“The area in question doesn’t contain any Council infrastructure and the park is either not used at all, or used very little, during the time periods the school has in mind.
“However, if anyone wanted to walk their dog or use Council’s park facilities during the short periods the upper section was closed off for school use, they’d be free to do so in the other area of the park.”
The Mayor said fears the school could fence off the upper section of the park were also unfounded.
“The school wants to use the park for sporting activities, but students would be supervised by St John’s staff at these times,” he said.
“There is no proposal to wall anything off and Council would strongly resist anything like that.
“The school would not be allowed to remove existing trees from the park or to alter it in any other way.”
Mayor Campbell said the reason signs had been posted in Adermann Park was that Council had received a number of similar requests from different groups across the region to use particular parks.
In an effort to ensure all views got a hearing, the Council recently introduced a new administrative system to standardise the process.
Asked about the short window for public submissions to be lodged on the school’s proposal, the Mayor said the new procedure allowed 14 days from the posting of information signs for the receipt of public submissions.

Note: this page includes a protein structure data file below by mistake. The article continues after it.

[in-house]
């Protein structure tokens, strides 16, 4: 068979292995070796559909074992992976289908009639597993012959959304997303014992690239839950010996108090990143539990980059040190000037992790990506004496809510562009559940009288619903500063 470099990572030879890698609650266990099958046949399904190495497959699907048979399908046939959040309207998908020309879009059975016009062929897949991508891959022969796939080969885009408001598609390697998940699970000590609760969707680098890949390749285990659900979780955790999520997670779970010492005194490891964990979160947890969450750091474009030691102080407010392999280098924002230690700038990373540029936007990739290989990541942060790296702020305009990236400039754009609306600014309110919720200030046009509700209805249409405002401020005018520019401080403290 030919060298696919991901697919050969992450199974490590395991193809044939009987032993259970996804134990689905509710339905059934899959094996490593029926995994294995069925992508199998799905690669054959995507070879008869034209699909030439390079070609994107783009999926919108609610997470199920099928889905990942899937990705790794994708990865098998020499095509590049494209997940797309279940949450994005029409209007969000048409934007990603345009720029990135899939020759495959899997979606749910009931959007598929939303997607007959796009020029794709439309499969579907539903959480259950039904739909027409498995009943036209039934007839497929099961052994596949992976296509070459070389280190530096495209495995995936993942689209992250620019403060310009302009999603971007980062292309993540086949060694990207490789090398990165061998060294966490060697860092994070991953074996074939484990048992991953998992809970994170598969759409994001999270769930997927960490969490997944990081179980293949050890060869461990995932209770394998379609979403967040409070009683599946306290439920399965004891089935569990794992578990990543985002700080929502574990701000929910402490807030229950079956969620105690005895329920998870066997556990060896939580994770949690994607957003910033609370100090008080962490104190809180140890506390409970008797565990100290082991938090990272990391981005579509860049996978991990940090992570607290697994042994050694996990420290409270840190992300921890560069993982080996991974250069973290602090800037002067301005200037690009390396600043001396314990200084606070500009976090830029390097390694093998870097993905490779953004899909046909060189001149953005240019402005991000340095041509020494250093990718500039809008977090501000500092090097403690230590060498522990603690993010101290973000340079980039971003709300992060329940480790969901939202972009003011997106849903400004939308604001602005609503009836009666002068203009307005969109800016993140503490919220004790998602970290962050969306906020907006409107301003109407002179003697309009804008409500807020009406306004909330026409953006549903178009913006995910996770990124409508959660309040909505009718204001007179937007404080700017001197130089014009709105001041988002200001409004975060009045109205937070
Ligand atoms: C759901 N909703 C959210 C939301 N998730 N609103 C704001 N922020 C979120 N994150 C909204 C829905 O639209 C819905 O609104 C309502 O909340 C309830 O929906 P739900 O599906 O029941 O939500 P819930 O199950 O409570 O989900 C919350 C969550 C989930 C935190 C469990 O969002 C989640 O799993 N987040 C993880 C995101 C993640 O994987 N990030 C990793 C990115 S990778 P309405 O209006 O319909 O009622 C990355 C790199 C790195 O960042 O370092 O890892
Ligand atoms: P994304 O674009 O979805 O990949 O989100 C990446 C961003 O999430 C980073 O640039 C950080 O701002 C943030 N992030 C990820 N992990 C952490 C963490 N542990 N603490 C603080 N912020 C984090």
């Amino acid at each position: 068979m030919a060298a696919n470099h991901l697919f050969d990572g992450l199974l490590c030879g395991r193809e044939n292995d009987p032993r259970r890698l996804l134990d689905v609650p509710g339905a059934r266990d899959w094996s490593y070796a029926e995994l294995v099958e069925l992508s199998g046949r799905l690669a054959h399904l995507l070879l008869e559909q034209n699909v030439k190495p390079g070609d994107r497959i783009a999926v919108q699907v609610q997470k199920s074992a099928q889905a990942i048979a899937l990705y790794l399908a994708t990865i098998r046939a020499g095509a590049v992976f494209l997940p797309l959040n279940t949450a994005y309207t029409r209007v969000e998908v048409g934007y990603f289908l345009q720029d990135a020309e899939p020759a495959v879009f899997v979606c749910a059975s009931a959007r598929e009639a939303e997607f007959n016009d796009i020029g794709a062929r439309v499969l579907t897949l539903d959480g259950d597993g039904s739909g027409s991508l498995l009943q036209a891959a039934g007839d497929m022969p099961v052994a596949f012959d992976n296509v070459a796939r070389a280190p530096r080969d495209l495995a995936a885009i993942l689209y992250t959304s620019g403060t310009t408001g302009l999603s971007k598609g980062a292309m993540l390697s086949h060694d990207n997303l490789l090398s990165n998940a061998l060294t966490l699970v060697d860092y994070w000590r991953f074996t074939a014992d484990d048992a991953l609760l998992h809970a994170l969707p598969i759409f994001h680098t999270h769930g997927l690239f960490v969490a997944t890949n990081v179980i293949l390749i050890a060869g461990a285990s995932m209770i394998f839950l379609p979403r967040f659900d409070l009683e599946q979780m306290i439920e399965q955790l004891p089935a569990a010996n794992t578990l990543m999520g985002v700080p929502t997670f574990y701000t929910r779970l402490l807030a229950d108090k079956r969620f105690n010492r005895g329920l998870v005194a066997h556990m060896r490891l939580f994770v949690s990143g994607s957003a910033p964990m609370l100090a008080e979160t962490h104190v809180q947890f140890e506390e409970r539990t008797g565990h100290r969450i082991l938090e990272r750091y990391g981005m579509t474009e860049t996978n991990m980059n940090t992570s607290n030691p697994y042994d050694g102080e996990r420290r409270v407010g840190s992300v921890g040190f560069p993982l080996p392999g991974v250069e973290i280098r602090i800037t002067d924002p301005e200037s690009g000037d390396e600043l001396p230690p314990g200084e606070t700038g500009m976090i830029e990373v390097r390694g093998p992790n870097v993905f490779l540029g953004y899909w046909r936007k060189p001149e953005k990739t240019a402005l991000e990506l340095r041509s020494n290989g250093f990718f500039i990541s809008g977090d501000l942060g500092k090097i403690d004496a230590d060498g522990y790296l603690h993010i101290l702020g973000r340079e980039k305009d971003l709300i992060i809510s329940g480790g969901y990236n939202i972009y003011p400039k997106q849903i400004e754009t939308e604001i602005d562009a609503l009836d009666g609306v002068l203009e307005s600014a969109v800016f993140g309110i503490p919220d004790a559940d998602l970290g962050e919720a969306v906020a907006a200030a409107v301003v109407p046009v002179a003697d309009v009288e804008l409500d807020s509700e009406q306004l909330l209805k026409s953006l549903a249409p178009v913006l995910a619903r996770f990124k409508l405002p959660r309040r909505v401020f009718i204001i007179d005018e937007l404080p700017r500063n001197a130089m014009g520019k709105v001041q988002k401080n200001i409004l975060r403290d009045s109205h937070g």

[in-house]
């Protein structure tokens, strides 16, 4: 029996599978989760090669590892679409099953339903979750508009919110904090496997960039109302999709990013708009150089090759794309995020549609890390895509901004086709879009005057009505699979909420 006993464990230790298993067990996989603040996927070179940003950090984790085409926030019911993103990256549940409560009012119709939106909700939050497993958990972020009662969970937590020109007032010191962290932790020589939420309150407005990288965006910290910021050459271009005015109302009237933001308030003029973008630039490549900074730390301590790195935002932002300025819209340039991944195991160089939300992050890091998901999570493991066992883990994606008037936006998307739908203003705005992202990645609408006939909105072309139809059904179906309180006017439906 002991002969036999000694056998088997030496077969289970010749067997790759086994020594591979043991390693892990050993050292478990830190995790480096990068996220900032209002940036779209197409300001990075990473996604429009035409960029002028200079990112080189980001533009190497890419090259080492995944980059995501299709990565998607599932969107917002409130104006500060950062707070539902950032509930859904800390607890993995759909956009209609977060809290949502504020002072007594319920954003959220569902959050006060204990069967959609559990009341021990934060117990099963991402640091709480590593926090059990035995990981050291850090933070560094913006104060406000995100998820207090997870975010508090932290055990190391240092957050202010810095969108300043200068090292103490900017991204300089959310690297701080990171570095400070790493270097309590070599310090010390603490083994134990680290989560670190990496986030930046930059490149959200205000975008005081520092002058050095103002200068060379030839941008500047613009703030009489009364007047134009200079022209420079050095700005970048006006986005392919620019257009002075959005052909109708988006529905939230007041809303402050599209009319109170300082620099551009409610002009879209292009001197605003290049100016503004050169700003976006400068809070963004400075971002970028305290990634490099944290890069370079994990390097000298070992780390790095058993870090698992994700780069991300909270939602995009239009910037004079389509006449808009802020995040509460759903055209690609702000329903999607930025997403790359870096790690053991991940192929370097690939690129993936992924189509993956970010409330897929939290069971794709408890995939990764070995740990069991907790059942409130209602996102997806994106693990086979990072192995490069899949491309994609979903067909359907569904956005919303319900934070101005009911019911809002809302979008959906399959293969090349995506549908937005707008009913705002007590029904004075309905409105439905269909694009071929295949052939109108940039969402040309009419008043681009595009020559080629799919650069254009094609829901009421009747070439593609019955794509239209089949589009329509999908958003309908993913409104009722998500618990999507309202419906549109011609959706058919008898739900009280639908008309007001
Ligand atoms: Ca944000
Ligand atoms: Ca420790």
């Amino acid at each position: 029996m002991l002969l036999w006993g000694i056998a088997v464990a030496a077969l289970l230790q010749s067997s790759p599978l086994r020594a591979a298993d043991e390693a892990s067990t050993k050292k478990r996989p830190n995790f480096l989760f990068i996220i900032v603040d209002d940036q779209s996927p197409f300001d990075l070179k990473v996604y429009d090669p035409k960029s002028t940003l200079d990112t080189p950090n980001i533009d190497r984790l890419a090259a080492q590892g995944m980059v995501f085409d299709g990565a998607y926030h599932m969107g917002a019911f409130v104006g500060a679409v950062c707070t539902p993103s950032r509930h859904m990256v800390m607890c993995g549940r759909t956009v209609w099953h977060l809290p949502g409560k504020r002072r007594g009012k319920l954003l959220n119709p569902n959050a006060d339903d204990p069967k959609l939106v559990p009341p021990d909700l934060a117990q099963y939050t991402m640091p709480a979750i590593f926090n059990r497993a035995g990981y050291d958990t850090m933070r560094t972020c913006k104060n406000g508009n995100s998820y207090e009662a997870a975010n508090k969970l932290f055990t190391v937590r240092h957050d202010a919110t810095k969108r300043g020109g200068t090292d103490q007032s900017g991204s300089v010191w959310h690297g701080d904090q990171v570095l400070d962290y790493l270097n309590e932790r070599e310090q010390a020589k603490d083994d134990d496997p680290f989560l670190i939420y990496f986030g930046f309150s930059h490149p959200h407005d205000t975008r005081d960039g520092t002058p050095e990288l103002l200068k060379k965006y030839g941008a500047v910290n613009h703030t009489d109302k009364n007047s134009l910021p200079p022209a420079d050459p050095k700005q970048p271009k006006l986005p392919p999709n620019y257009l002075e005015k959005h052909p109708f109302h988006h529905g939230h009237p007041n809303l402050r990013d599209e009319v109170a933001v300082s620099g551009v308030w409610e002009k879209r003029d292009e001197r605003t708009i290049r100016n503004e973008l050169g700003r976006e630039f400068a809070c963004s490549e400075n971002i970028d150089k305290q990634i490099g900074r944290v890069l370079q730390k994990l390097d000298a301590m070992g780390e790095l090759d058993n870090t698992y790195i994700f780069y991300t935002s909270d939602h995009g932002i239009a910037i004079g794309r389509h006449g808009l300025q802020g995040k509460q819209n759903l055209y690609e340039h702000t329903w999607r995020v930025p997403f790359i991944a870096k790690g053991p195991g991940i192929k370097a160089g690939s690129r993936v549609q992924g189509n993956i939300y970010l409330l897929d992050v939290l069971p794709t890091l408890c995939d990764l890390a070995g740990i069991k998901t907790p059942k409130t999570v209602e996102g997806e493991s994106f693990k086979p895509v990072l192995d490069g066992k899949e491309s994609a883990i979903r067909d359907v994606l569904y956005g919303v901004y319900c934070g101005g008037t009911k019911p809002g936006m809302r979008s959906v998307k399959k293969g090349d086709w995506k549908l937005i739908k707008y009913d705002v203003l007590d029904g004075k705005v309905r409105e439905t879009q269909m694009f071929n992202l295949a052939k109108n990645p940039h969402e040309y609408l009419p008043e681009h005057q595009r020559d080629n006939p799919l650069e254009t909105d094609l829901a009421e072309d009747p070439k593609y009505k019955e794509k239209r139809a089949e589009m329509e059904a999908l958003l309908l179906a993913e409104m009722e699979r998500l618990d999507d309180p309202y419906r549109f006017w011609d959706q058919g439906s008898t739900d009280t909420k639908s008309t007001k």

But he agreed that, in hindsight, it might have been better to wait until after Easter to begin the process.
“By the looks of it, someone decided to put up the signs on March 26 and forgot the four-day Easter break would fall right in the middle of the public submission window,” the Mayor said.
“In these circumstances, I’d like to see and extra week added to the process. But that’s an administrative decision for Council’s CEO to make.”
The Mayor said once all public submissions had been received, they would be collated by staff and forwarded to all councillors, along with the school’s original proposal.
Councillors would then decide whether to grant the request or not at a public Council meeting.